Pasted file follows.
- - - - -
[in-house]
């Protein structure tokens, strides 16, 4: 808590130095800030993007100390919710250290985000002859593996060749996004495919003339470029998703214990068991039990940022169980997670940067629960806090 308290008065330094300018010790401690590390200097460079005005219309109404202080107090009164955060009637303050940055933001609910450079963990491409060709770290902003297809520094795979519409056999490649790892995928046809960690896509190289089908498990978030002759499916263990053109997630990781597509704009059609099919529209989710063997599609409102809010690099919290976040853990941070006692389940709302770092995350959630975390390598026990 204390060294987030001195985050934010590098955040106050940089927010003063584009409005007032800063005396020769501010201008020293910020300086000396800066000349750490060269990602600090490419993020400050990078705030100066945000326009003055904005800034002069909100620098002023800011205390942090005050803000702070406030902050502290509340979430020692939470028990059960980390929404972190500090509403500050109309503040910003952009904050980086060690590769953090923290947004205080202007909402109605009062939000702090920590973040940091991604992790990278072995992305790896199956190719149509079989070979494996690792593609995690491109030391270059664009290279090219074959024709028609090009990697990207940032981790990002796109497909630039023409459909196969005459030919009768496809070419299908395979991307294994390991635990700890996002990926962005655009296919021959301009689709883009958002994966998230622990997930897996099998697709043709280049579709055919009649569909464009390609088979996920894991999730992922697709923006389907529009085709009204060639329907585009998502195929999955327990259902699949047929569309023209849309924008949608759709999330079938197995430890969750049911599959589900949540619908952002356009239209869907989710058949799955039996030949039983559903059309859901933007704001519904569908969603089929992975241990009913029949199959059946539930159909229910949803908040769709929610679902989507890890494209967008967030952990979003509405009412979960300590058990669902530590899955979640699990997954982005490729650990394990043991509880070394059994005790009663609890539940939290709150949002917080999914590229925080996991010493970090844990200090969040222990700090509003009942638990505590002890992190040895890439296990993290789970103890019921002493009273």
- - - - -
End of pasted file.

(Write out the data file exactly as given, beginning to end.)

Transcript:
[in-house]
């Protein structure tokens, strides 16, 4: 808590130095800030993007100390919710250290985000002859593996060749996004495919003339470029998703214990068991039990940022169980997670940067629960806090 308290008065330094300018010790401690590390200097460079005005219309109404202080107090009164955060009637303050940055933001609910450079963990491409060709770290902003297809520094795979519409056999490649790892995928046809960690896509190289089908498990978030002759499916263990053109997630990781597509704009059609099919529209989710063997599609409102809010690099919290976040853990941070006692389940709302770092995350959630975390390598026990 204390060294987030001195985050934010590098955040106050940089927010003063584009409005007032800063005396020769501010201008020293910020300086000396800066000349750490060269990602600090490419993020400050990078705030100066945000326009003055904005800034002069909100620098002023800011205390942090005050803000702070406030902050502290509340979430020692939470028990059960980390929404972190500090509403500050109309503040910003952009904050980086060690590769953090923290947004205080202007909402109605009062939000702090920590973040940091991604992790990278072995992305790896199956190719149509079989070979494996690792593609995690491109030391270059664009290279090219074959024709028609090009990697990207940032981790990002796109497909630039023409459909196969005459030919009768496809070419299908395979991307294994390991635990700890996002990926962005655009296919021959301009689709883009958002994966998230622990997930897996099998697709043709280049579709055919009649569909464009390609088979996920894991999730992922697709923006389907529009085709009204060639329907585009998502195929999955327990259902699949047929569309023209849309924008949608759709999330079938197995430890969750049911599959589900949540619908952002356009239209869907989710058949799955039996030949039983559903059309859901933007704001519904569908969603089929992975241990009913029949199959059946539930159909229910949803908040769709929610679902989507890890494209967008967030952990979003509405009412979960300590058990669902530590899955979640699990997954982005490729650990394990043991509880070394059994005790009663609890539940939290709150949002917080999914590229925080996991010493970090844990200090969040222990700090509003009942638990505590002890992190040895890439296990993290789970103890019921002493009273």